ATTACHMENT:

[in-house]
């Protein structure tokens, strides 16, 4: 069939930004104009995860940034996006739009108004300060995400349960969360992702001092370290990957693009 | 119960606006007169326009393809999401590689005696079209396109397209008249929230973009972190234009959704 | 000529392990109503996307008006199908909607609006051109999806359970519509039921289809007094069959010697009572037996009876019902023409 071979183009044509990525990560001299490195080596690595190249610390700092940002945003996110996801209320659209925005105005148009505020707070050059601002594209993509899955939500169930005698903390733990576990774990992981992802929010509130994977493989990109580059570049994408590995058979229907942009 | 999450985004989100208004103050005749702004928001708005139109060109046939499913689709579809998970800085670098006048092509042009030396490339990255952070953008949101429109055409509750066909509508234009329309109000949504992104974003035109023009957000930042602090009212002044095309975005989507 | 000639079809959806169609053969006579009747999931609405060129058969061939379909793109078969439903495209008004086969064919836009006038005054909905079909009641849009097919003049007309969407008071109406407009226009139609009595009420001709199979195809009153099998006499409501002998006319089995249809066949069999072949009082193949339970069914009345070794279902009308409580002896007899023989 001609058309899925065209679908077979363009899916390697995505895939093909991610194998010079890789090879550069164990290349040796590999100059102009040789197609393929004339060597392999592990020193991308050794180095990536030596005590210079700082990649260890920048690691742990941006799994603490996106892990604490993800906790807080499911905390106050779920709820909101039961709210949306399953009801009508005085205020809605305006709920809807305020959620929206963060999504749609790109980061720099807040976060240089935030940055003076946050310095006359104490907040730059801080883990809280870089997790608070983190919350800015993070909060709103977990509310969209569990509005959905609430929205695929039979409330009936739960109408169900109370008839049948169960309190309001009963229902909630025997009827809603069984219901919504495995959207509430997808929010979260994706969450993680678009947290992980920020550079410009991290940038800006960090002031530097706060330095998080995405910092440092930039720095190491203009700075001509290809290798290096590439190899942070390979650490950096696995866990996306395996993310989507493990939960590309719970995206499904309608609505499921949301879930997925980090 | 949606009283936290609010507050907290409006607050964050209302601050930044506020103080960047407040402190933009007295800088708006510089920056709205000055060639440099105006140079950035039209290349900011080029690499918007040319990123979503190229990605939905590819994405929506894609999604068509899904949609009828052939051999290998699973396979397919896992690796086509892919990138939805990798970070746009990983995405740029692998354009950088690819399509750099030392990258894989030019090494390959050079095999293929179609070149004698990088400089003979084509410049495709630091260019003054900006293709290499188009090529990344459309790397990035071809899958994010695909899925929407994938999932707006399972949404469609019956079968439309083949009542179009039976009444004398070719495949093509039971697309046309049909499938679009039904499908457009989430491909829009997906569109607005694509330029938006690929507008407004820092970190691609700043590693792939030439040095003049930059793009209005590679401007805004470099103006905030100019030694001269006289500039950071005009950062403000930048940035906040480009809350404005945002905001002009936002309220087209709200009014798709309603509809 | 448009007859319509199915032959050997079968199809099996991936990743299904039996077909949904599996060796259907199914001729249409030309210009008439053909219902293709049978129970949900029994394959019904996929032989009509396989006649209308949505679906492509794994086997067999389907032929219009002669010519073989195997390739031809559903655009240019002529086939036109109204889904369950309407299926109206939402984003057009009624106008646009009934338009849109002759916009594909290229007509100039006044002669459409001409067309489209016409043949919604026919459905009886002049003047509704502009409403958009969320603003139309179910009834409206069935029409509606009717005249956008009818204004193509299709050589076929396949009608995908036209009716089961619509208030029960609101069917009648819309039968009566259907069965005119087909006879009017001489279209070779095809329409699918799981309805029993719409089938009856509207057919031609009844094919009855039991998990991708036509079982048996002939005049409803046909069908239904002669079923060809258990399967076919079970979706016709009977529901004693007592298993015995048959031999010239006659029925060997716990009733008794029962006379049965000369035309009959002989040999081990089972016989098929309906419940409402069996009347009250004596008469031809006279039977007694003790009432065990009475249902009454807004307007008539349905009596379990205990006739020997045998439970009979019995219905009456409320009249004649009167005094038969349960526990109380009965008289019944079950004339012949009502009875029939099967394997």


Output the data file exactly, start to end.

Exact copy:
[in-house]
């Protein structure tokens, strides 16, 4: 069939930004104009995860940034996006739009108004300060995400349960969360992702001092370290990957693009 | 119960606006007169326009393809999401590689005696079209396109397209008249929230973009972190234009959704 | 000529392990109503996307008006199908909607609006051109999806359970519509039921289809007094069959010697009572037996009876019902023409 071979183009044509990525990560001299490195080596690595190249610390700092940002945003996110996801209320659209925005105005148009505020707070050059601002594209993509899955939500169930005698903390733990576990774990992981992802929010509130994977493989990109580059570049994408590995058979229907942009 | 999450985004989100208004103050005749702004928001708005139109060109046939499913689709579809998970800085670098006048092509042009030396490339990255952070953008949101429109055409509750066909509508234009329309109000949504992104974003035109023009957000930042602090009212002044095309975005989507 | 000639079809959806169609053969006579009747999931609405060129058969061939379909793109078969439903495209008004086969064919836009006038005054909905079909009641849009097919003049007309969407008071109406407009226009139609009595009420001709199979195809009153099998006499409501002998006319089995249809066949069999072949009082193949339970069914009345070794279902009308409580002896007899023989 001609058309899925065209679908077979363009899916390697995505895939093909991610194998010079890789090879550069164990290349040796590999100059102009040789197609393929004339060597392999592990020193991308050794180095990536030596005590210079700082990649260890920048690691742990941006799994603490996106892990604490993800906790807080499911905390106050779920709820909101039961709210949306399953009801009508005085205020809605305006709920809807305020959620929206963060999504749609790109980061720099807040976060240089935030940055003076946050310095006359104490907040730059801080883990809280870089997790608070983190919350800015993070909060709103977990509310969209569990509005959905609430929205695929039979409330009936739960109408169900109370008839049948169960309190309001009963229902909630025997009827809603069984219901919504495995959207509430997808929010979260994706969450993680678009947290992980920020550079410009991290940038800006960090002031530097706060330095998080995405910092440092930039720095190491203009700075001509290809290798290096590439190899942070390979650490950096696995866990996306395996993310989507493990939960590309719970995206499904309608609505499921949301879930997925980090 | 949606009283936290609010507050907290409006607050964050209302601050930044506020103080960047407040402190933009007295800088708006510089920056709205000055060639440099105006140079950035039209290349900011080029690499918007040319990123979503190229990605939905590819994405929506894609999604068509899904949609009828052939051999290998699973396979397919896992690796086509892919990138939805990798970070746009990983995405740029692998354009950088690819399509750099030392990258894989030019090494390959050079095999293929179609070149004698990088400089003979084509410049495709630091260019003054900006293709290499188009090529990344459309790397990035071809899958994010695909899925929407994938999932707006399972949404469609019956079968439309083949009542179009039976009444004398070719495949093509039971697309046309049909499938679009039904499908457009989430491909829009997906569109607005694509330029938006690929507008407004820092970190691609700043590693792939030439040095003049930059793009209005590679401007805004470099103006905030100019030694001269006289500039950071005009950062403000930048940035906040480009809350404005945002905001002009936002309220087209709200009014798709309603509809 | 448009007859319509199915032959050997079968199809099996991936990743299904039996077909949904599996060796259907199914001729249409030309210009008439053909219902293709049978129970949900029994394959019904996929032989009509396989006649209308949505679906492509794994086997067999389907032929219009002669010519073989195997390739031809559903655009240019002529086939036109109204889904369950309407299926109206939402984003057009009624106008646009009934338009849109002759916009594909290229007509100039006044002669459409001409067309489209016409043949919604026919459905009886002049003047509704502009409403958009969320603003139309179910009834409206069935029409509606009717005249956008009818204004193509299709050589076929396949009608995908036209009716089961619509208030029960609101069917009648819309039968009566259907069965005119087909006879009017001489279209070779095809329409699918799981309805029993719409089938009856509207057919031609009844094919009855039991998990991708036509079982048996002939005049409803046909069908239904002669079923060809258990399967076919079970979706016709009977529901004693007592298993015995048959031999010239006659029925060997716990009733008794029962006379049965000369035309009959002989040999081990089972016989098929309906419940409402069996009347009250004596008469031809006279039977007694003790009432065990009475249902009454807004307007008539349905009596379990205990006739020997045998439970009979019995219905009456409320009249004649009167005094038969349960526990109380009965008289019944079950004339012949009502009875029939099967394997």